Measuring the True ROI of Marketing EventsBy Rebecca Morrison
A definitive checklist of the costs to consider when calculating the return on investment (ROI) for conferences, trade shows, and meetings
When measuring the ROI of a marketing event, most companies look only at the exhibition cost. But in order to get a true understanding of the investment and the value it's provided, you also need to look at the travel and expense spending for everyone attending from your company.
Unfortunately this isn’t always as easy as it seems. Late expenses and travel booked outside of a central system obscure the true ROI of participating in marketing events like trade shows and conferences.
In this post, we’re shedding light on all of the expenses you should keep track of to calculate the true ROI of exhibiting at events.
Exhibiting at a trade show or conference costs more than just the registration fees. From exhibition costs to travel and expense (T&E) spending, there’s a lot more to keep track of than you may initially think.
Some of the most common exhibition fees include:
Registration, exhibitor, and/or sponsorship fees - Attending conferences, exhibiting at trade shows, and sponsoring events are major marketing expenses. Don’t forget to account for both the fees associated with registering the company and individual attendees.
Marketing materials - You can’t go to a marketing event empty handed. Include what you spend on marketing materials - booth displays, branded giveaways (e.g., t-shirts and water bottles), extra business cards, snacks and beverages, etc. - in your overall investment in the event.
Labor costs - It’s important to count people as an investment, whether your company is staffing a marketing event with salaried employees or with contractors. Calculating labor costs for contractors is straightforward, as they typically charge on an hourly or daily basis. You can also easily figure out a daily rate for salaried employees. If a marketing coordinator at your company earns $65,000 annually and spends three days at a conference, her “fee” for attending the conference is $750 ($65,000/26 pay periods/10 days = $250/day*3 days=$750). It’s important to make these calculations, as even though you’re not necessarily paying salaried employees extra to be at the event, you’ll be able to see if it’s more economical to hire a local freelancer than to send a salaried employee to a marketing event.
You'll also face large costs when it comes to travel and expense spending. T&E spending often includes:
Flights - From airfare to baggage fees and seat selection fees, flight costs are not as straightforward as they seem. Book from a centralized platform like Lola.com to help keep all of these expenses organized and transparent.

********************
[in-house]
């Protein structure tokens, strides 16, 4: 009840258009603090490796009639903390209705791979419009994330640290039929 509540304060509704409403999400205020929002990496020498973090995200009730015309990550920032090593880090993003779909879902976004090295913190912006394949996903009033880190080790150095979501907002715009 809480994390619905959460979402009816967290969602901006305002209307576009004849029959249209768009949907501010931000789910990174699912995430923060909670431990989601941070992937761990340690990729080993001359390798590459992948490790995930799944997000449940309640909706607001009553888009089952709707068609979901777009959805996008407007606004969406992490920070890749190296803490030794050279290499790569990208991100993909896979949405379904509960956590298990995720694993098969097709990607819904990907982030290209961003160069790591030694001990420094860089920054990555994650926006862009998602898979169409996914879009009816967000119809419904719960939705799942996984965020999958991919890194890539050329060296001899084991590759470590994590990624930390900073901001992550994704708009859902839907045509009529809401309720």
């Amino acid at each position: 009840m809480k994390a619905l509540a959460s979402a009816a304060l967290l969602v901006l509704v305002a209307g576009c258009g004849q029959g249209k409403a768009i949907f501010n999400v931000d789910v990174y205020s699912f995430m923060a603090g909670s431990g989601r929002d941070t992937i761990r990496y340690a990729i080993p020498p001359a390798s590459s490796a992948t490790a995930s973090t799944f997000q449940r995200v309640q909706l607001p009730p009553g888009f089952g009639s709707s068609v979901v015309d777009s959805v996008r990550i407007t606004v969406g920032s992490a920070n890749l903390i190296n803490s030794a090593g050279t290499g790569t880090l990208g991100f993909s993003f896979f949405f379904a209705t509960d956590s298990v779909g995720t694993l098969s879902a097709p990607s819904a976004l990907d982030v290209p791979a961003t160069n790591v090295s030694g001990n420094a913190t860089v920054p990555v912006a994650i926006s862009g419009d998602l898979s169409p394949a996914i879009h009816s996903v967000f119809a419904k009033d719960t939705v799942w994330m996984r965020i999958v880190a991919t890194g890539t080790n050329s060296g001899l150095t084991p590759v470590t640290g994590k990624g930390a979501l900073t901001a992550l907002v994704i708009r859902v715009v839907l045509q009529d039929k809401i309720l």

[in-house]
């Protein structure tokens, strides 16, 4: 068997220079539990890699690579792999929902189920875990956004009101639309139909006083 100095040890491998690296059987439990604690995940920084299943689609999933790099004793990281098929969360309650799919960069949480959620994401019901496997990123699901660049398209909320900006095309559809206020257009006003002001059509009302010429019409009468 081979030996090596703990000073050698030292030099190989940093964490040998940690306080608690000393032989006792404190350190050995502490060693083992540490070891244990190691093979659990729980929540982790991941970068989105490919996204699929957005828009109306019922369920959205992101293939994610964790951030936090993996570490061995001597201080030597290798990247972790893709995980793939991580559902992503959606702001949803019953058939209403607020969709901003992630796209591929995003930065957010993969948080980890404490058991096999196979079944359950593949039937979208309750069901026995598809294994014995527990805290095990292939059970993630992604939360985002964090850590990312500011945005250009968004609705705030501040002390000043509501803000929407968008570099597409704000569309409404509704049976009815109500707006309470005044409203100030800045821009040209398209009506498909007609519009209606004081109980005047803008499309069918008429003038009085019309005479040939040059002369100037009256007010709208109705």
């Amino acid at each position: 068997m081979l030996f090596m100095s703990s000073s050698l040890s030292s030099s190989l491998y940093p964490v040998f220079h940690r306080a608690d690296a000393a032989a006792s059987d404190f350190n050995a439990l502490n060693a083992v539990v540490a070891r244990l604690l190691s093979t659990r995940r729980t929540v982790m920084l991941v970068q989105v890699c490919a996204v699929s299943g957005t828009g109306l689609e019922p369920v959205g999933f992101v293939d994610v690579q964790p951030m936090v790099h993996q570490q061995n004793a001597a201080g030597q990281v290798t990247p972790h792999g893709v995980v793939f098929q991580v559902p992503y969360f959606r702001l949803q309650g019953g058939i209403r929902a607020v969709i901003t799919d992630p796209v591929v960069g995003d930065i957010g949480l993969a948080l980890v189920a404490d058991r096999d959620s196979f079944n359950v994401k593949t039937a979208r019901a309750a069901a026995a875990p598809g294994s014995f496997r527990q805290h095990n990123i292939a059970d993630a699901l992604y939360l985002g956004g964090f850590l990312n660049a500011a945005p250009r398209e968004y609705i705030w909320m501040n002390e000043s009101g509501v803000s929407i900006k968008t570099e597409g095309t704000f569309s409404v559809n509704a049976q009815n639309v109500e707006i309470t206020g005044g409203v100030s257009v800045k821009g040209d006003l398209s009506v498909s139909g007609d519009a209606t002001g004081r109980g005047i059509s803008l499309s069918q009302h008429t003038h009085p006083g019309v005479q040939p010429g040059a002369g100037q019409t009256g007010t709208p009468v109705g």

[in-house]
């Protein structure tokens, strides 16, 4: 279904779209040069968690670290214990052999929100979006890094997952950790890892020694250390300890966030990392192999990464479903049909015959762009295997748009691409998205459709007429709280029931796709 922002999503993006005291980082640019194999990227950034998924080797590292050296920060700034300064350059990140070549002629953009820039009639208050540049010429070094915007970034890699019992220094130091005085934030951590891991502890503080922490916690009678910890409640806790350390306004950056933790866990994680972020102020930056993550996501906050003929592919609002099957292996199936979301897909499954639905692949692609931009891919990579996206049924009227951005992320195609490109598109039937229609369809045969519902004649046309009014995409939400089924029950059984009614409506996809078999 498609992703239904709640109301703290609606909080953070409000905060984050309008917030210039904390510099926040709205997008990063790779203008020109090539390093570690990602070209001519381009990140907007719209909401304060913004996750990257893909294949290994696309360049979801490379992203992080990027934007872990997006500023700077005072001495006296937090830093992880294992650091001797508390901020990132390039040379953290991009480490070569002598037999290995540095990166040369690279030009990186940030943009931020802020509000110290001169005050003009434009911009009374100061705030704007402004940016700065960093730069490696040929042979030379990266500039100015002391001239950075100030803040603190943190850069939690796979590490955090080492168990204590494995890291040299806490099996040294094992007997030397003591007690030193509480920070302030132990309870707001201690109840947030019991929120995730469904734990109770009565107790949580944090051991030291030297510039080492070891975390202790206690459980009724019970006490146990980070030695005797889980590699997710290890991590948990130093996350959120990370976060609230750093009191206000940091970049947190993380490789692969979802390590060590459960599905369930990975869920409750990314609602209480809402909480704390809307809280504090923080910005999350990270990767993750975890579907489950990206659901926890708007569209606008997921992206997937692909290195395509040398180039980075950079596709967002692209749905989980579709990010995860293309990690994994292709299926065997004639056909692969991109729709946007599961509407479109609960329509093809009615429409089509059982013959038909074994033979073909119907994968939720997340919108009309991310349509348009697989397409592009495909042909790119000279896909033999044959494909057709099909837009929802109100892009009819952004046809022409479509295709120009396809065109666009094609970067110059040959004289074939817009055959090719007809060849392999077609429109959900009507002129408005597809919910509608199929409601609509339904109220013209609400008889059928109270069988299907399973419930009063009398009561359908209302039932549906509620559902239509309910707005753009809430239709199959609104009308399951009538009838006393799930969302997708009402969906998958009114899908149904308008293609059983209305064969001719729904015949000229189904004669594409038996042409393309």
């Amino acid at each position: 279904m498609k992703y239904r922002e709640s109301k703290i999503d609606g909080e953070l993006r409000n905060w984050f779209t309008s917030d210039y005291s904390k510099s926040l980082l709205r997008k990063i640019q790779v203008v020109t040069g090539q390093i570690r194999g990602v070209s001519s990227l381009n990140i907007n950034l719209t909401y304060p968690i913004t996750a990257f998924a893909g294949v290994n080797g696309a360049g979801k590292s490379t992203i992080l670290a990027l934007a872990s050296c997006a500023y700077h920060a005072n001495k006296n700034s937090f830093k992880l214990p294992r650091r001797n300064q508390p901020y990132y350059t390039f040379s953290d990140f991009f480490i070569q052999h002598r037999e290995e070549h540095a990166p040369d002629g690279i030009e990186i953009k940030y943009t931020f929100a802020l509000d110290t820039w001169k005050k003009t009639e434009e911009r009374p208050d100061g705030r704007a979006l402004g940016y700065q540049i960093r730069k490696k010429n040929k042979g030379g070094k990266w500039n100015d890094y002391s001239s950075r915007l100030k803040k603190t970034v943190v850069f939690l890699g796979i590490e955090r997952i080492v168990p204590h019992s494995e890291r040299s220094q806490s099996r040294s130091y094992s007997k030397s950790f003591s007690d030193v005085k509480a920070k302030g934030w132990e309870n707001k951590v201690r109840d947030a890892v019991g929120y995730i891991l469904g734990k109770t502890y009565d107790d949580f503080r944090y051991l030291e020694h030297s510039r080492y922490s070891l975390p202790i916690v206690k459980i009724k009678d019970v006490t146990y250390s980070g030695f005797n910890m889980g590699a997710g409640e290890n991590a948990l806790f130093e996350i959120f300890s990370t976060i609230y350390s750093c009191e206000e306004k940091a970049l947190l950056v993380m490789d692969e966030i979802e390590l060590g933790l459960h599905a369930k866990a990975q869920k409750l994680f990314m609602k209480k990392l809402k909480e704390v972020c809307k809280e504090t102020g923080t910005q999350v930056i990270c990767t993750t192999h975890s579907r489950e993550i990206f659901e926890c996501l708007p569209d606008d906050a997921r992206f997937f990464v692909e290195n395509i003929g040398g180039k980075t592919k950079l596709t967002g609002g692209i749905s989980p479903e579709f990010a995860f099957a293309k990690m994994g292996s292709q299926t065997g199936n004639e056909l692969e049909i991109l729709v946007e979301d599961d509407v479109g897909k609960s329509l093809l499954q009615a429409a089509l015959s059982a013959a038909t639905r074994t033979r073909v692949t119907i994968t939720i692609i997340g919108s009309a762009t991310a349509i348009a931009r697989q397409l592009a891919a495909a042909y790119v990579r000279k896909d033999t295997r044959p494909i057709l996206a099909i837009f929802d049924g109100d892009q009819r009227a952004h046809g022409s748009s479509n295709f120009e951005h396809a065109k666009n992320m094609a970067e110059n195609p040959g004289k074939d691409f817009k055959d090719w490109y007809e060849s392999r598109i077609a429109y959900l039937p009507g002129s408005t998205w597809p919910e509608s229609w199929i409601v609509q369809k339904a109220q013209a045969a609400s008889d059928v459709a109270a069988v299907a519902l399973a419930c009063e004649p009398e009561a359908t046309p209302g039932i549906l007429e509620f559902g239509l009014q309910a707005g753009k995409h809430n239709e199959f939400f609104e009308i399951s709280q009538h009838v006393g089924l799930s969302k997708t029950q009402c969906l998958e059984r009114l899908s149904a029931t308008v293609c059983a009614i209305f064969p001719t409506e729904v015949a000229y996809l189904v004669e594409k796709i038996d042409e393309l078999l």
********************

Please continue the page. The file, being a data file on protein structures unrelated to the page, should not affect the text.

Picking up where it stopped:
Accommodations - When a large conference comes to a small city, the hotels quickly book up with conference attendees. Avoid having to spend exorbitant amounts on last minute bookings by planning who will be attending the marketing event well in advance so that accommodations can be arranged at the same time as flights.
Ground transportation - From taxis and Ubers to subways and scooters, there are many ground transportation options available for business travelers. Account for the costs associated with getting from the airport to the hotel, from the hotel to the site of the marketing event, and from the main event venue to other business events, like networking opportunities.
Food - Your people have to eat! A daily per diem set by your company’s travel policy will help your company estimate food costs.
A tool like Expensify can help staff keep track of expenses while traveling to a marketing event.
The purpose of attending and exhibiting at marketing events is to generate business and gain visibility. Here’s how to measure what your company gets back from its investment in these kinds of events.
Sales are the purest form of return on investment. Your sales team should have a system in place - CRM software, sign up forms, etc. - to track which deals are generated by the marketing events your company attends.
Beyond sales, your marketing team should nurture leads generated at conferences, trade shows, and meetings for long term gains. The return created by a sale is, of course, equivalent to the size of the deal.
A secondary outcome of exhibiting at conferences and attending trade shows is increased brand awareness. When people are familiar with your company, they'll be more likely to do business with you.
How can you measure the ROI of something as unquantifiable as brand awareness? Track metrics like online search inquiries for your company, social media engagement and audience size, and website traffic. If you see spikes in these activities close to the dates of your marketing events, you can likely attribute increased activity to the events.
How do you put a dollar amount on something like social media impressions or website views? Compare the event-related results to ones you’ve gotten from past paid advertising campaigns. For example, if your company has spent $80,000 on a digital marketing campaign that’s resulted in 30,000 new social media followers and a 300% increase in web traffic, and your company sees a 15,000 increase in followers and 150% increase in traffic during a marketing event, you can equate that spike to a $40,000 gain in brand awareness.
The goal of attending and exhibiting at marketing events is to get back more than you’ve put in. In order to accurately measure ROI, you must track all of the spending and gains related to the event. With a precise picture, you’ll be able to maximize the return by spending your marketing budget on the right opportunities.